‘We don’t need saviors’: Orange Mound community celebrates Juneteenth, future of neighborhood

News

MEMPHIS, Tenn. — Two local organizations are working to transform what some may deem as an eyesore in Orange Mound into what they want they see as a beacon of hope.

In order to kick-off the project, they hosted a Juneteenth Celebration right on the property on Saturday. Usually the property is empty but now it’s buzzing with life in honor of Juneteenth.

The new owners of the property said they want to keep the buzz going with hopes to revitalize this historic part of town.

“There are so many opportunities if we just create convening space for Black folks to come and build each other up. We don’t need saviors. We just need opportunities to save ourselves,” said Victoria Jones, the Executive Director of Tone.

And these two entrepreneurs said those opportunities start at the former United Equipment building on Lamar Avenue.

The building had been vacant for decades.

However, the property is now filled with celebration, not just for Juneteenth but for its now bright future.

Victoria Jones is the Executive Director of Tone, which is an organization dedicated to helping propel black artists, and James Dukes, also known as IMAKEMADEBEATS, is the CEO and FOUNDER of the record label Unapologetic.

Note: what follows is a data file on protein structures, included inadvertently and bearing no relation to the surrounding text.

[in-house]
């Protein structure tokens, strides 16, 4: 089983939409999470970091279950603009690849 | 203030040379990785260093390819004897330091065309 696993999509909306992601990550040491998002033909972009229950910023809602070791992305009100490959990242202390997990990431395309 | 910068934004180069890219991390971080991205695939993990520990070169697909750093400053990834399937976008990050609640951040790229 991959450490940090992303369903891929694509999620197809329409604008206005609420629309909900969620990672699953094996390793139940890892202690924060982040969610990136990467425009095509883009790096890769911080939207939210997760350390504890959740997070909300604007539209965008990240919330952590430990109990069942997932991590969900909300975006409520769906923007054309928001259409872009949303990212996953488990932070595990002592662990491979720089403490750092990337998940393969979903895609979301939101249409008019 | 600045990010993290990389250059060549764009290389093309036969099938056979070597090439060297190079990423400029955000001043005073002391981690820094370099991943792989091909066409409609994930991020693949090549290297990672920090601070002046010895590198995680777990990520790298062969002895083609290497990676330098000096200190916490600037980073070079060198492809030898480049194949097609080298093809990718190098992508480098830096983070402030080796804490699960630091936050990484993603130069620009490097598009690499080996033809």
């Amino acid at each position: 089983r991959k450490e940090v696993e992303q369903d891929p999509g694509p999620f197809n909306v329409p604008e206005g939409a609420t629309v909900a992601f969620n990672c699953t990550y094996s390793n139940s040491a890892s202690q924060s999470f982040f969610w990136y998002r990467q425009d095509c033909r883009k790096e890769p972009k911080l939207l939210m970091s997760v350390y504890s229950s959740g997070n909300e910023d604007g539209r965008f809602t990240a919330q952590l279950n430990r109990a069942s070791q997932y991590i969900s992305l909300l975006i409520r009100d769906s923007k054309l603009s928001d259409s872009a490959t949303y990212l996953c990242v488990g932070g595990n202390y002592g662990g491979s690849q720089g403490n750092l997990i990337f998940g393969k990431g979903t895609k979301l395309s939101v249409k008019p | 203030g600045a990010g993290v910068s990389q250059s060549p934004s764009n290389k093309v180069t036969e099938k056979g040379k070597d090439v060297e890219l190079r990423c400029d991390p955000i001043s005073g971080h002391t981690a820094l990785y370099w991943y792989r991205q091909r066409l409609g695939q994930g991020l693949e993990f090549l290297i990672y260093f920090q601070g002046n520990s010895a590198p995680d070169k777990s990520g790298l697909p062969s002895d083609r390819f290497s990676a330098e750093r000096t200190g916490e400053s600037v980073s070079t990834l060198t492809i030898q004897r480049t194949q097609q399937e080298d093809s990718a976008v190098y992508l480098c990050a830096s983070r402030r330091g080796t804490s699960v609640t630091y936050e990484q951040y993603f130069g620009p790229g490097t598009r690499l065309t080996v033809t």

The two came together nearly three years ago looking for more space for their organization’s future projects.

“As a Black man who grew up in the Mound, there are a lot of open doors that say they’re for everyone but that doesn’t mean that I feel like it’s available for me,” said Dukes.

Jones and Dukes said while looking for properties, they came across 2205 Lamar Avenue.

Through the Kataly Foundation’s Restorative Economies Fund based in California and an anonymous local donor who agreed to match the grant, Jones said they were able to purchase the property for $400,000.

Jones and Dukes said their goal is to turn the property into a mixed-use development for current and even aspiring business owners and entrepreneurs looking to invest in the Orange Mound community.

Whether it’s a residential or commercial space, both said the possibilities are endless.

“All people got to do is feel like there’s something here for them,” said Dukes.

Jones added, “We are the distribution capitol. We’re ready to bring in Nike, Fedex. We’re ready to put stuff out there. So, what does it mean for us to turn this into a hub for black innovation so we can start distributing black culture, black talent, and black brilliance.”‘

Both Dukes and Jones said they do not have a current timeline on when they plan to break ground here.

However, they are currently taking business proposals from anyone looking to get involved.

For more information on that, click here.

Copyright 2021 Nexstar Media Inc. All rights reserved. This material may not be published, broadcast, rewritten, or redistributed.

Trending Stories

Latest News

More News

Watch Latest Videos

Vietnam Vet reunites with long lost daughter in Memphis

Harold Setser and Phuong Nguyen

Steven and Anthony Van Doan

Woman rescued after getting stuck on railroad tracks

The Diplomatic Security Service: How US athletes are kept safe at the Olympics

Exhibit aims to spark cultural dialogue

More News